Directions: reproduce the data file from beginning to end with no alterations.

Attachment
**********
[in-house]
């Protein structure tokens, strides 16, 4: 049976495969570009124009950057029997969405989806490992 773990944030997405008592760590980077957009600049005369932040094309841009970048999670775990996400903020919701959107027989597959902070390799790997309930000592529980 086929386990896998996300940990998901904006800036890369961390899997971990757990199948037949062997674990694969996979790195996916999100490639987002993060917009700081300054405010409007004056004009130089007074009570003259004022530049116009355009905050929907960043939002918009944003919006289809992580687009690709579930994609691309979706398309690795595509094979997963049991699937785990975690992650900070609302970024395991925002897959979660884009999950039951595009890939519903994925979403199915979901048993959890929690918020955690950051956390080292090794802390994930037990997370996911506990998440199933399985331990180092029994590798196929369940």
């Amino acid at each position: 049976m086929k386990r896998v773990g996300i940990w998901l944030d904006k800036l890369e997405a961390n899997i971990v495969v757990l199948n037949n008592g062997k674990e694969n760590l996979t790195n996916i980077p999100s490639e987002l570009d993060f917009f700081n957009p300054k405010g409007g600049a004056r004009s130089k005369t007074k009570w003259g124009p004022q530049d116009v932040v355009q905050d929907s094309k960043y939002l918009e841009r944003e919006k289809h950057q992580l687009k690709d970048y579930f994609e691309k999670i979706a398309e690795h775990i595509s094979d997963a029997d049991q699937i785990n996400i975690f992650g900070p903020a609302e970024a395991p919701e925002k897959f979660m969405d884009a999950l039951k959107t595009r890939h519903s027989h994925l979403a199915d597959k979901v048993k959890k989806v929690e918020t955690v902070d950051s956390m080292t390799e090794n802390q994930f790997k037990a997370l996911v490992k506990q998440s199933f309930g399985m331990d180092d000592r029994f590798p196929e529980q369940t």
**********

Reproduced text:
[in-house]
């Protein structure tokens, strides 16, 4: 049976495969570009124009950057029997969405989806490992 773990944030997405008592760590980077957009600049005369932040094309841009970048999670775990996400903020919701959107027989597959902070390799790997309930000592529980 086929386990896998996300940990998901904006800036890369961390899997971990757990199948037949062997674990694969996979790195996916999100490639987002993060917009700081300054405010409007004056004009130089007074009570003259004022530049116009355009905050929907960043939002918009944003919006289809992580687009690709579930994609691309979706398309690795595509094979997963049991699937785990975690992650900070609302970024395991925002897959979660884009999950039951595009890939519903994925979403199915979901048993959890929690918020955690950051956390080292090794802390994930037990997370996911506990998440199933399985331990180092029994590798196929369940």
């Amino acid at each position: 049976m086929k386990r896998v773990g996300i940990w998901l944030d904006k800036l890369e997405a961390n899997i971990v495969v757990l199948n037949n008592g062997k674990e694969n760590l996979t790195n996916i980077p999100s490639e987002l570009d993060f917009f700081n957009p300054k405010g409007g600049a004056r004009s130089k005369t007074k009570w003259g124009p004022q530049d116009v932040v355009q905050d929907s094309k960043y939002l918009e841009r944003e919006k289809h950057q992580l687009k690709d970048y579930f994609e691309k999670i979706a398309e690795h775990i595509s094979d997963a029997d049991q699937i785990n996400i975690f992650g900070p903020a609302e970024a395991p919701e925002k897959f979660m969405d884009a999950l039951k959107t595009r890939h519903s027989h994925l979403a199915d597959k979901v048993k959890k989806v929690e918020t955690v902070d950051s956390m080292t390799e090794n802390q994930f790997k037990a997370l996911v490992k506990q998440s199933f309930g399985m331990d180092d000592r029994f590798p196929e529980q369940t």